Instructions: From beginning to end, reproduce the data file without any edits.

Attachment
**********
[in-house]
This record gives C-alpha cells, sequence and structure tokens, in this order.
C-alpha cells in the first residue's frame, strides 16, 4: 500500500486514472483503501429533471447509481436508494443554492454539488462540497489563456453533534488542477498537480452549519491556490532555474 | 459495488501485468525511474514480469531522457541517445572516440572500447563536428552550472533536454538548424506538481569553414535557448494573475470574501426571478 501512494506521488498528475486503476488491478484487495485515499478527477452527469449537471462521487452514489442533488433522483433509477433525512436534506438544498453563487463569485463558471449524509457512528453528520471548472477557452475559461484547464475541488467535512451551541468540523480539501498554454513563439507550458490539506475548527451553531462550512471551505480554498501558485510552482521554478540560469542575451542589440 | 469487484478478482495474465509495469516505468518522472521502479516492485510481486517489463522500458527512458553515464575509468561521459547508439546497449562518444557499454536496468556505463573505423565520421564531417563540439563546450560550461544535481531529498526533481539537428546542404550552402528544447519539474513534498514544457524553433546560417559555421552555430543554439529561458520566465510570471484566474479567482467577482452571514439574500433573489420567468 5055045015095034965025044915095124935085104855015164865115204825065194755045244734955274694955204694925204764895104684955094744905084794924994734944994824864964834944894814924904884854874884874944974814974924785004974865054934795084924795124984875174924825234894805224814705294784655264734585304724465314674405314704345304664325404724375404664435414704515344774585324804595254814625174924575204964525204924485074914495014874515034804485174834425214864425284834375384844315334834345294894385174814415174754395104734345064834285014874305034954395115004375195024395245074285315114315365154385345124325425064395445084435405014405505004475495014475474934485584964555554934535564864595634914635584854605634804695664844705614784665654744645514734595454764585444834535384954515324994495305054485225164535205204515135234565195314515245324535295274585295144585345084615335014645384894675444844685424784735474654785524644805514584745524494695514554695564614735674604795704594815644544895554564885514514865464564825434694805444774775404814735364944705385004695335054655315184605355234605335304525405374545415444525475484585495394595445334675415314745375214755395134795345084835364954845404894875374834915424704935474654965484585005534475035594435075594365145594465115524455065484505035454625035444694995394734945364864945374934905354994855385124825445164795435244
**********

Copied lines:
[in-house]
This record gives C-alpha cells, sequence and structure tokens, in this order.
C-alpha cells in the first residue's frame, strides 16, 4: 500500500486514472483503501429533471447509481436508494443554492454539488462540497489563456453533534488542477498537480452549519491556490532555474 | 459495488501485468525511474514480469531522457541517445572516440572500447563536428552550472533536454538548424506538481569553414535557448494573475470574501426571478 501512494506521488498528475486503476488491478484487495485515499478527477452527469449537471462521487452514489442533488433522483433509477433525512436534506438544498453563487463569485463558471449524509457512528453528520471548472477557452475559461484547464475541488467535512451551541468540523480539501498554454513563439507550458490539506475548527451553531462550512471551505480554498501558485510552482521554478540560469542575451542589440 | 469487484478478482495474465509495469516505468518522472521502479516492485510481486517489463522500458527512458553515464575509468561521459547508439546497449562518444557499454536496468556505463573505423565520421564531417563540439563546450560550461544535481531529498526533481539537428546542404550552402528544447519539474513534498514544457524553433546560417559555421552555430543554439529561458520566465510570471484566474479567482467577482452571514439574500433573489420567468 5055045015095034965025044915095124935085104855015164865115204825065194755045244734955274694955204694925204764895104684955094744905084794924994734944994824864964834944894814924904884854874884874944974814974924785004974865054934795084924795124984875174924825234894805224814705294784655264734585304724465314674405314704345304664325404724375404664435414704515344774585324804595254814625174924575204964525204924485074914495014874515034804485174834425214864425284834375384844315334834345294894385174814415174754395104734345064834285014874305034954395115004375195024395245074285315114315365154385345124325425064395445084435405014405505004475495014475474934485584964555554934535564864595634914635584854605634804695664844705614784665654744645514734595454764585444834535384954515324994495305054485225164535205204515135234565195314515245324535295274585295144585345084615335014645384894675444844685424784735474654785524644805514584745524494695514554695564614735674604795704594815644544895554564885514514865464564825434694805444774775404814735364944705385004695335054655315184605355234605335304525405374545415444525475484585495394595445334675415314745375214755395134795345084835364954845404894875374834915424704935474654965484585005534475035594435075594365145594465115524455065484505035454625035444694995394734945364864945374934905354994855385124825445164795435244